This week is tech week for the New England premiere of Dead Man Walking, which I am in with Boston Opera Collaborative. Because this is where my heart and time are being spent this week, I am running a series of posts about the faith and justice issues in the opera. Today I’ll conclude with some thoughts on why a person might bother to love someone who has done something terrible.
Caring about a criminal is not a reasonable thing to do.
Reason tells us that when someone does a terrible thing they are no longer worthy of care and affection. It’s possible, if you haven’t yet realized that gratuity is at the core of love, to believe that they don’t deserve love.
That’s a pretty safe place to be emotionally. We work out equations of worthiness that solve our thornier problems. We can look at a sinner and pronounce him or her guilty and walk away.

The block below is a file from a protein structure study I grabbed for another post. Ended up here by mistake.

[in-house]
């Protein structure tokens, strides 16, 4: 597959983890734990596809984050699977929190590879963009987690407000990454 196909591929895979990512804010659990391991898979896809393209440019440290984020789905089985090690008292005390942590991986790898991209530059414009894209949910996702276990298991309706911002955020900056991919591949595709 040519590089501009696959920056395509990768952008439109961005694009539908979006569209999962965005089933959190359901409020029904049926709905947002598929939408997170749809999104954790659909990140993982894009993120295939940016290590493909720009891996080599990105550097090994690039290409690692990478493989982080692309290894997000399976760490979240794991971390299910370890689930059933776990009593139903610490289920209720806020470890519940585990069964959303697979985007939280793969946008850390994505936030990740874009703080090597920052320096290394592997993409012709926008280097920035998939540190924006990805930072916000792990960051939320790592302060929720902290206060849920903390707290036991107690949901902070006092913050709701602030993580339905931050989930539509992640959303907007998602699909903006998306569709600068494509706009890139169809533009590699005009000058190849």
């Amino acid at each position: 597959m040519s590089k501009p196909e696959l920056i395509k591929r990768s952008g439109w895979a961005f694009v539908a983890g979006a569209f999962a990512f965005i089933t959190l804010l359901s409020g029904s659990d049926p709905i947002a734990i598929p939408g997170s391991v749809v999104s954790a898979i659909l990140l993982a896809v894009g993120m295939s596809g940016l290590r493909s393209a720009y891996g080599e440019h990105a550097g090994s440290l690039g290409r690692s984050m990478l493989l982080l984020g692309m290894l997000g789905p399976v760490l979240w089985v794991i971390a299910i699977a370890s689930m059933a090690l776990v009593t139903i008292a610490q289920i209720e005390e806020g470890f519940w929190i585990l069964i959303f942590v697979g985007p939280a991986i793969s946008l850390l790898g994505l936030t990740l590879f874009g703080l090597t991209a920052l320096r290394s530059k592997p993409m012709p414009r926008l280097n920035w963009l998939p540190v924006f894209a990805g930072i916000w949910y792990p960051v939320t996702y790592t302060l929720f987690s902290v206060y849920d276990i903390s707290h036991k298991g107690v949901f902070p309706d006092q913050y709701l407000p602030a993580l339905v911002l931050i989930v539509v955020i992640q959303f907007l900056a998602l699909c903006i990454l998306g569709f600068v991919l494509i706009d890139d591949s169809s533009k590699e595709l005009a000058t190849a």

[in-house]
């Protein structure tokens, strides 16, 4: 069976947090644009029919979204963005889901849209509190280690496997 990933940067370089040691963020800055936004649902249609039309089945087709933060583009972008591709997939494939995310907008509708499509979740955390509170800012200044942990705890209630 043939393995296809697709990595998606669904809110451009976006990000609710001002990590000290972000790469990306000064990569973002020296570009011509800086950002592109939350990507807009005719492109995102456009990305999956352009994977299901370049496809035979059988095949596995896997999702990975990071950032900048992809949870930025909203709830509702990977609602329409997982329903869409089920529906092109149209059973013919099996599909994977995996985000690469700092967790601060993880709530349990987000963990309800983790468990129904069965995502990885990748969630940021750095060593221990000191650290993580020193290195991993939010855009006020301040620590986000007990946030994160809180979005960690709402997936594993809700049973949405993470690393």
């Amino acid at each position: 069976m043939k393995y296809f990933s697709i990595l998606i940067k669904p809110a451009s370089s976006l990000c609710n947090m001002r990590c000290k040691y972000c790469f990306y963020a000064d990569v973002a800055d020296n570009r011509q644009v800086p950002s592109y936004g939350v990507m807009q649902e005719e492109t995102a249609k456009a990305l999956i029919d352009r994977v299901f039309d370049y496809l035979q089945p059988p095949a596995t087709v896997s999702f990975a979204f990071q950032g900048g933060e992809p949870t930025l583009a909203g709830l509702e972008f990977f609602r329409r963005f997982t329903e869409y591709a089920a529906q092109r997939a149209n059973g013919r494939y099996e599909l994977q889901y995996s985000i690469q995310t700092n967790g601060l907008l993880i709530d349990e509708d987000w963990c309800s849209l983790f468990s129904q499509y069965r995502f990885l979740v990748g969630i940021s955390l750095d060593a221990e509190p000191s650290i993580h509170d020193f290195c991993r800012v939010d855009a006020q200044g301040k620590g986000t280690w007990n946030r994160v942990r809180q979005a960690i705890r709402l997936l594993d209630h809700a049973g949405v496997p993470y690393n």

A long time ago I heard God whisper ” I dare you not to take the easy way out.”
God says “get out of the boat“. God says “jump off this cliff of love with me. I dare you to see what happens if you don’t succumb to being too reasonable.”
When we dare, we grow, our hearts expand to bursting and we know others deeply, far beyond the worst things they’ve ever done. We see a child of God, no matter how cloaked in darkness that child may have become. We sink more profoundly into consuming love. It’s scary, it stretches us out and swallows us up, but such love is what we were made for.
God dares us to love more.